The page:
I passed a couple runners sitting on the side of the road and asked if they needed help. The rolling hills also started to appear and you could see far ahead of you the steep climb to the top. Close to Mile 20 at the top of a hill, I quickly looked behind me just to see if anyone was close and I saw a flash of pink compression socks. Oh crap. I quickly started to run again afraid the girl saw me walking and knew I was hurting. I tried to make it seem like I was doing just fine, but I knew I wasn’t and couldn’t fake going any faster. At Mile 20 she passed me and I told her to go get ’em and finish strong. I knew I would never see her again and threw in the towel. Pissed off at how my race was going, I  started to walk through the aid stations and take my time. Mentally defeated, I stopped trying to push myself and focused more on making myself feel better so I could enjoy these last few miles of the race without wanting to die. I walked through the aid, drank lots of water and Gatorade, thanked the volunteers before heading out again. It almost felt like an ultra where I used the aid stations as a resting break before tackling the next section.

Mile 22 split 2:46 Pace 7:33


Miles 22-26.2

With the stroke of luck and runner’s magic, I suddenly started to feel better. The cramping was still there but my energy was lifted and I was able to push through the cramping more than I was before. We had a 1.25 mile out and back before heading to the finish. It was then that I caught a glimpse of the girl in front of me. I couldn’t believe I would see her again after how badly I was feeling before. There was a small glimmer of hope that I would be able to catch her, but she was just far enough ahead that it would take some major work to even come close. As my spirits lifted and my legs were functioning again, I started closing in a little by little. Turnarounds are usually pretty defeating because you have to run back the same way, but it also gives you a competitive advantage to see where your competition is. This turnaround was nothing short of hills! I finally reached the turnaround and the volunteer who was there told me that if I could catch her, I would be the first woman. I told her I was going to try hard.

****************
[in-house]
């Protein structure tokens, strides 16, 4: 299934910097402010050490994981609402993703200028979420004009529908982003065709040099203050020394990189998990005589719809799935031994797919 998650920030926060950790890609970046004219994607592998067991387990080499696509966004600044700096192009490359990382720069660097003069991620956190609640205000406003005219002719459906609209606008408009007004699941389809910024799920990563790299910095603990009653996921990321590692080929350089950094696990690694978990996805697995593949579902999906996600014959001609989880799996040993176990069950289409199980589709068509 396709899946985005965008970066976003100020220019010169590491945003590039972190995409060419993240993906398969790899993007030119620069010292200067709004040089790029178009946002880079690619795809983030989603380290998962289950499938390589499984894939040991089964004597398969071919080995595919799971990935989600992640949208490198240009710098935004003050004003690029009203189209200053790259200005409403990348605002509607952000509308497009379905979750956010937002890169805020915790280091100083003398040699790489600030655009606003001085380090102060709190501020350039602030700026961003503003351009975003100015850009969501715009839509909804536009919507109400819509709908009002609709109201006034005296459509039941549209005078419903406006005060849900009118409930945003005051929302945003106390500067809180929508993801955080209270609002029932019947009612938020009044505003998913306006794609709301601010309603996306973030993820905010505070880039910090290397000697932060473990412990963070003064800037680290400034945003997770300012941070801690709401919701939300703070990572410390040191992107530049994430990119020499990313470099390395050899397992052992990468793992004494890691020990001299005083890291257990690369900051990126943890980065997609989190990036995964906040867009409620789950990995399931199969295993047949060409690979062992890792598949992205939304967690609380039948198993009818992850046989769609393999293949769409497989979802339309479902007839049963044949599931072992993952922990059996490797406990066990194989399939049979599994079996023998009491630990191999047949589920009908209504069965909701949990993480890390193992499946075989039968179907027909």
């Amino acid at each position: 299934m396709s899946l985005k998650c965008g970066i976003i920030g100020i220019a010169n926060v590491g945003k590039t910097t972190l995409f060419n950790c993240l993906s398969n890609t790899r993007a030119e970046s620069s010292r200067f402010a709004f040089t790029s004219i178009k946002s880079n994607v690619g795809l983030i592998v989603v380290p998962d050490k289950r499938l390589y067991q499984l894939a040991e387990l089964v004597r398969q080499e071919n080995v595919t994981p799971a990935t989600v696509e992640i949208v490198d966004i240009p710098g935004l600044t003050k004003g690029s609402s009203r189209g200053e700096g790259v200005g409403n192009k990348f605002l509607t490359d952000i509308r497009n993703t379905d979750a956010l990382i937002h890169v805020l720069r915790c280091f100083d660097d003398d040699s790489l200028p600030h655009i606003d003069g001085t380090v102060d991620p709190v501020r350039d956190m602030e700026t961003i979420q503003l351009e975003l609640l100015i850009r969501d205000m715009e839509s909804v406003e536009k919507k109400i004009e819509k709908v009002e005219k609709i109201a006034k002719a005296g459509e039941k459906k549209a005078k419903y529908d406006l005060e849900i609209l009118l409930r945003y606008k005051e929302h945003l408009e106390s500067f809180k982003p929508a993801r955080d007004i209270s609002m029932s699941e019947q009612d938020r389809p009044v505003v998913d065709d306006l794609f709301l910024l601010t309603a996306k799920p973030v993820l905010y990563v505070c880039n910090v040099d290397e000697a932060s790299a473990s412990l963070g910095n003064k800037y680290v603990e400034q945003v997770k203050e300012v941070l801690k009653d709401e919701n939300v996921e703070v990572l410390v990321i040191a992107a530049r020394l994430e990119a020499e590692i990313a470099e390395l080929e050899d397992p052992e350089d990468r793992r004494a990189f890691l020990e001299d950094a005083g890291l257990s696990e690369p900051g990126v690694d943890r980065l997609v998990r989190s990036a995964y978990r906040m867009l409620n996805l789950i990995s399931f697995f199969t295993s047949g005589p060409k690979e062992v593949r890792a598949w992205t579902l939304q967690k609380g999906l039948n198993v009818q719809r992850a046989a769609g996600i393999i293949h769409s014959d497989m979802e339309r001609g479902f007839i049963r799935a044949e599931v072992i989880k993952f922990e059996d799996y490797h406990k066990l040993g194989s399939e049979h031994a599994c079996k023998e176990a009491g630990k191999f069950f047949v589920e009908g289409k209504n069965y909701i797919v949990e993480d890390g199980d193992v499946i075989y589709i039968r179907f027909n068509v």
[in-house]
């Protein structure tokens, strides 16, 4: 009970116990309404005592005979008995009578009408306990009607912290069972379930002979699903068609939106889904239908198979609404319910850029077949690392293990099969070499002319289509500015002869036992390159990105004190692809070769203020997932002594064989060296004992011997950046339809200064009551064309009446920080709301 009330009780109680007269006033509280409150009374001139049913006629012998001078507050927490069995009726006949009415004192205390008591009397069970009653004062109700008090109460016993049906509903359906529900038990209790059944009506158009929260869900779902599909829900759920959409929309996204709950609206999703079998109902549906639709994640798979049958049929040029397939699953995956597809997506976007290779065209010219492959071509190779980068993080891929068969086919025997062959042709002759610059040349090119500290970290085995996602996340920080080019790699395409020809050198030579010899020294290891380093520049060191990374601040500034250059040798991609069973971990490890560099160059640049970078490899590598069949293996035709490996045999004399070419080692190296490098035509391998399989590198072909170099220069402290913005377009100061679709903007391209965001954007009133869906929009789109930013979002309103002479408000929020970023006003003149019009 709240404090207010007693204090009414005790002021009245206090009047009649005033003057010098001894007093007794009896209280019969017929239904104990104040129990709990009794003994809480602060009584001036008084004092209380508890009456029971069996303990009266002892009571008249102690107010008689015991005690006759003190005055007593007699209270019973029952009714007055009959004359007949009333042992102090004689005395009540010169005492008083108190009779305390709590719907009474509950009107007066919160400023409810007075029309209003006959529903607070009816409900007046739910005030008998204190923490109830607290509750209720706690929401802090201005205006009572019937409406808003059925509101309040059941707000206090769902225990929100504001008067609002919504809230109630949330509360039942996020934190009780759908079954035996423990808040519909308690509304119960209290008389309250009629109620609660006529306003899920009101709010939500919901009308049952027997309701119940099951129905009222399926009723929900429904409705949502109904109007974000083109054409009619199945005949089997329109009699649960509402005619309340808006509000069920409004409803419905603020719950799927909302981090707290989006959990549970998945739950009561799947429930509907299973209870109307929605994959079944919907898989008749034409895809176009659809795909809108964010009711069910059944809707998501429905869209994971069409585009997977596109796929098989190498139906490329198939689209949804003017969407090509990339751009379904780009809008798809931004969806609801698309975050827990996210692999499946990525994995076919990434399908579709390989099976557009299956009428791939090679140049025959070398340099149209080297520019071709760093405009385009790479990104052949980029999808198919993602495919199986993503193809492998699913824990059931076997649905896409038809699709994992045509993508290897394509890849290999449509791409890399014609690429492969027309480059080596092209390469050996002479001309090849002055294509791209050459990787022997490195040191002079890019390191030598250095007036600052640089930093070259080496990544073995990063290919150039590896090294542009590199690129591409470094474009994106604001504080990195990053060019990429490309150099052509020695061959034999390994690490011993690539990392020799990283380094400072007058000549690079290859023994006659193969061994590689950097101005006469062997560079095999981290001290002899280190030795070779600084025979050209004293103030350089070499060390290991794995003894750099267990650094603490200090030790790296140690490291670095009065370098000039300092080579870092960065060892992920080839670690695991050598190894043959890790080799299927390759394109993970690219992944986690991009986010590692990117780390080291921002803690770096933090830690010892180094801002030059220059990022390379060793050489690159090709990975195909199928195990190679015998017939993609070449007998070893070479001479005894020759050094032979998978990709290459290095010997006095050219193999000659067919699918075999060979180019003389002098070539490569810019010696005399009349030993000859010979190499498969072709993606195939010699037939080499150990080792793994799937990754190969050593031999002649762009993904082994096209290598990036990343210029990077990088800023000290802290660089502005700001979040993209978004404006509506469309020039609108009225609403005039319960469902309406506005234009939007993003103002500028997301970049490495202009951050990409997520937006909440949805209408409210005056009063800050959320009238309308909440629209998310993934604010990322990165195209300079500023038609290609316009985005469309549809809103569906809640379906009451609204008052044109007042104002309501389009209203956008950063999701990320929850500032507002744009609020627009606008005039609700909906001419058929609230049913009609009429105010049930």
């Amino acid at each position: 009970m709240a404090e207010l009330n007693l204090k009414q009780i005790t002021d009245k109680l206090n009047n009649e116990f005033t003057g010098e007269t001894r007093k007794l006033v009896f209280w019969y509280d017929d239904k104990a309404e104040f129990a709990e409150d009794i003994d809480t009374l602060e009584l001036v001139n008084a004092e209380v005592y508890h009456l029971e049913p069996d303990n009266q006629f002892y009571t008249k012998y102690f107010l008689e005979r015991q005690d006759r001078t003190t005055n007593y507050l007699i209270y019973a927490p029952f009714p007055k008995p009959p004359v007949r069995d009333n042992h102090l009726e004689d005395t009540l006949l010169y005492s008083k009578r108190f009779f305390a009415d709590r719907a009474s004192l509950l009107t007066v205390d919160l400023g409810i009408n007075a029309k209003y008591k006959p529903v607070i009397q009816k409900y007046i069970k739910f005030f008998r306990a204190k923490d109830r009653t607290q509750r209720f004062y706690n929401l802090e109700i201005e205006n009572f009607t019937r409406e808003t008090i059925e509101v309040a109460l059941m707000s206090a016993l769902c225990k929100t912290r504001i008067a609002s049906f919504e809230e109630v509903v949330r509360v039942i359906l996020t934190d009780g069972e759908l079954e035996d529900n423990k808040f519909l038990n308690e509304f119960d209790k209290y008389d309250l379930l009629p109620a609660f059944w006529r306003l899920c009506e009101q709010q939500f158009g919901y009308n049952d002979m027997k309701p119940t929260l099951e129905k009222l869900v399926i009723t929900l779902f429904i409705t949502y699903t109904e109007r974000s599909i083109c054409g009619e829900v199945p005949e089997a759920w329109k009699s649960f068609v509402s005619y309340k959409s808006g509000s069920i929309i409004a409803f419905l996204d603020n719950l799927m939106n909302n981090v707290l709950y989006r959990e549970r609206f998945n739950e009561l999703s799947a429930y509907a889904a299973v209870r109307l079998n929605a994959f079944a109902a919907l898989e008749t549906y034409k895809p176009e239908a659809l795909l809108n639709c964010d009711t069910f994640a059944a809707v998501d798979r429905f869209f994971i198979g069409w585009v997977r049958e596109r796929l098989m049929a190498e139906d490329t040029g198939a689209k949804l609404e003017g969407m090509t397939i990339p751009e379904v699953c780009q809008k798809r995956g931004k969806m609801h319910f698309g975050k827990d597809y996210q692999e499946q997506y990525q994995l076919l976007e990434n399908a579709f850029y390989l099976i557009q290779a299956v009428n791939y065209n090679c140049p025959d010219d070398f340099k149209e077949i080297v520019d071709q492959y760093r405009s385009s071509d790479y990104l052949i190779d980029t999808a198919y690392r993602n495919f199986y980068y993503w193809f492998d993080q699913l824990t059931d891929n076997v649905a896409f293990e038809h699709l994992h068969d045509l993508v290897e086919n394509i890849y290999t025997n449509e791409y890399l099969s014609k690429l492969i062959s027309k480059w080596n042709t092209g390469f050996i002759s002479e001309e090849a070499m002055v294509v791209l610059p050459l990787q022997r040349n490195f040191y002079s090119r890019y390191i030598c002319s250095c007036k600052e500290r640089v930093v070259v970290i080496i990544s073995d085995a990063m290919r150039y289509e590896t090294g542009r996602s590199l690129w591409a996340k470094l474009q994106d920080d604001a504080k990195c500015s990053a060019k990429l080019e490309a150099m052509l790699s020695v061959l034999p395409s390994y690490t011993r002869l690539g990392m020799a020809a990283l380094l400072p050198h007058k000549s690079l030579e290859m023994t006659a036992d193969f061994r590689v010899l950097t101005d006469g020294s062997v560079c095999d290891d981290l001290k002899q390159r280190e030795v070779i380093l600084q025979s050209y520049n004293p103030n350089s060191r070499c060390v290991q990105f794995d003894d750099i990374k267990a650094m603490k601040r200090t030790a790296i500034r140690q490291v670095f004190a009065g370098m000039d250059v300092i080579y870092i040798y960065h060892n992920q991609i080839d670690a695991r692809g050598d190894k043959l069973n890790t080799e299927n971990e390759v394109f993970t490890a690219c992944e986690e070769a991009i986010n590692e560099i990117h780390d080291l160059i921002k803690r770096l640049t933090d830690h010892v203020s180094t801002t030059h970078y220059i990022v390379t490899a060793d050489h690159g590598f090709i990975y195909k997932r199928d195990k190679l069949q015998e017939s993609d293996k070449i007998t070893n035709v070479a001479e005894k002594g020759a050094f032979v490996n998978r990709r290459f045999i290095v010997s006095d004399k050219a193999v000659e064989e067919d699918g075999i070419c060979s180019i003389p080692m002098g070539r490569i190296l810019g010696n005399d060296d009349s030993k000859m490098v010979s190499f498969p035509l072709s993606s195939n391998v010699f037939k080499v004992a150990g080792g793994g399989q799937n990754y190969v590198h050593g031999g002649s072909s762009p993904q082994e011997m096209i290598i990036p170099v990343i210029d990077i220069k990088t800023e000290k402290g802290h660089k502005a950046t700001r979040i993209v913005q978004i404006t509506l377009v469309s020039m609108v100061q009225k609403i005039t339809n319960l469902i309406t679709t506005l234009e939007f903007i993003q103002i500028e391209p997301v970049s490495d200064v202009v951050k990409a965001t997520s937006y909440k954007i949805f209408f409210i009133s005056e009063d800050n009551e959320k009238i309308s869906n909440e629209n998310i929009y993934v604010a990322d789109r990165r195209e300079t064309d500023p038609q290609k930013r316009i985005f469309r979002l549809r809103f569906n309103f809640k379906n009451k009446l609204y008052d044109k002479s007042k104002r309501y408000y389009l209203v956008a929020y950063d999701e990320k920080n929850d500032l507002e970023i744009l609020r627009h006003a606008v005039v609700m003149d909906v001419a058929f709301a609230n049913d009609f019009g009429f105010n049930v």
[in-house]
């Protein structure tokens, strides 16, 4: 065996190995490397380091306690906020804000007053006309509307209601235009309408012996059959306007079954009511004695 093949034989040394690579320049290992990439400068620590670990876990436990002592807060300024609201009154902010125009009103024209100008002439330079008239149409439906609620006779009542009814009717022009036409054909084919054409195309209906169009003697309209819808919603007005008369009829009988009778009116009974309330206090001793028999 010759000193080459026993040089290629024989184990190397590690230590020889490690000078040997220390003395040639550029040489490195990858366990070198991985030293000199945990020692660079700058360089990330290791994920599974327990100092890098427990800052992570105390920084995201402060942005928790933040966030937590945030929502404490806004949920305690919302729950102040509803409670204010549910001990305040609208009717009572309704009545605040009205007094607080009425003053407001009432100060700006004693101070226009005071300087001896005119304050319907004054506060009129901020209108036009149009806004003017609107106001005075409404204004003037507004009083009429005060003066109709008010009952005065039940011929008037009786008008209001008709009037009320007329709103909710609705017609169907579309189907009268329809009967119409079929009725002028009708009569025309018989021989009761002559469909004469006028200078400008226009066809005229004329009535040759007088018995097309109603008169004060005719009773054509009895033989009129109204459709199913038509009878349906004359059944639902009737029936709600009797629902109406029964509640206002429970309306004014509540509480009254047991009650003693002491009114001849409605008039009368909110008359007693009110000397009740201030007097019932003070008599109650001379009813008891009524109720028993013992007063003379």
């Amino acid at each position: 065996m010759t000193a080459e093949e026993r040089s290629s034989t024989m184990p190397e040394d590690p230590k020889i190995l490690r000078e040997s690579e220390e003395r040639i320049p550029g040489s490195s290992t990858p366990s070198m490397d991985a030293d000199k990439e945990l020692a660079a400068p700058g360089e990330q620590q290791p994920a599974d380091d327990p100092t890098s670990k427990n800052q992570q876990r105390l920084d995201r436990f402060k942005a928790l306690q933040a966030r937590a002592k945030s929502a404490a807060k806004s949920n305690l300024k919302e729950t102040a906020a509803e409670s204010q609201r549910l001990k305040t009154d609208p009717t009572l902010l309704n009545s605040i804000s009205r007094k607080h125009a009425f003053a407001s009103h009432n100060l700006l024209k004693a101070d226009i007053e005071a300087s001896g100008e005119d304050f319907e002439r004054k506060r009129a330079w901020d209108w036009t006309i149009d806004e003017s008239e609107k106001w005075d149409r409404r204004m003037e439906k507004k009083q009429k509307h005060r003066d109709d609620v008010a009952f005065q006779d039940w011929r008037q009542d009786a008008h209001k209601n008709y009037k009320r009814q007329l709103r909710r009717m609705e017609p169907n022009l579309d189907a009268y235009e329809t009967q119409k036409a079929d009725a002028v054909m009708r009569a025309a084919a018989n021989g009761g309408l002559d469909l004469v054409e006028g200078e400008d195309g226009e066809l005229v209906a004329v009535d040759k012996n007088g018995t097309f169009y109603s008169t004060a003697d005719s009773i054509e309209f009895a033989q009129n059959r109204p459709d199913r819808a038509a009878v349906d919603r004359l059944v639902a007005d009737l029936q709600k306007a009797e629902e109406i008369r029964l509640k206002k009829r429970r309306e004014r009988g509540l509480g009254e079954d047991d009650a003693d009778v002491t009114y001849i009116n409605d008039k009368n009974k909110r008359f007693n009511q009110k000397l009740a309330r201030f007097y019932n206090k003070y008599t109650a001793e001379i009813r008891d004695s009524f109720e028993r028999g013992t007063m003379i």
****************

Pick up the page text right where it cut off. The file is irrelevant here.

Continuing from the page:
Yes, we finished in front of a Mexican restaurant. It was awesome.

Yes, we finished in front of a Mexican restaurant and brewery. It was awesome.

I didn’t want to start sprinting and blow it right before the finish so I stayed conservative. In my heart I already knew I didn’t have a chance of beating her. I was just happy to make up that time towards the end to come close. It wasn’t about winning today, it was about learning how to run a smart race (which I clearly didn’t do). It took a loss that day for me to learn from my mistakes. I went in expecting huge things, but I didn’t follow my usual race plan and in turn, couldn’t execute it. The race didn’t pan out the way I had hoped and I was far too miserable during those miles to really consider my finish a success. A success in my books is when I race smart and feel good from start to finish, no matter what time or place I come in.

Finish 3:21 Pace 7:40


I ended up finishing less than a minute after the first place woman which was a hard to swallow, but it was my own doing that costed me that win. Competitive racing is very new to me and something I want to get better at. Every race is another learning experience and even after 5 years of running, I am still learning. Something I will always remember is that winners rarely lead from start to finish, especially in long distance racing. Of course, the same thing happened at San Diego where I led for 29 miles before falling back to third place. Some lessons take longer to learn. Here’s to better races and smarter decisions next time.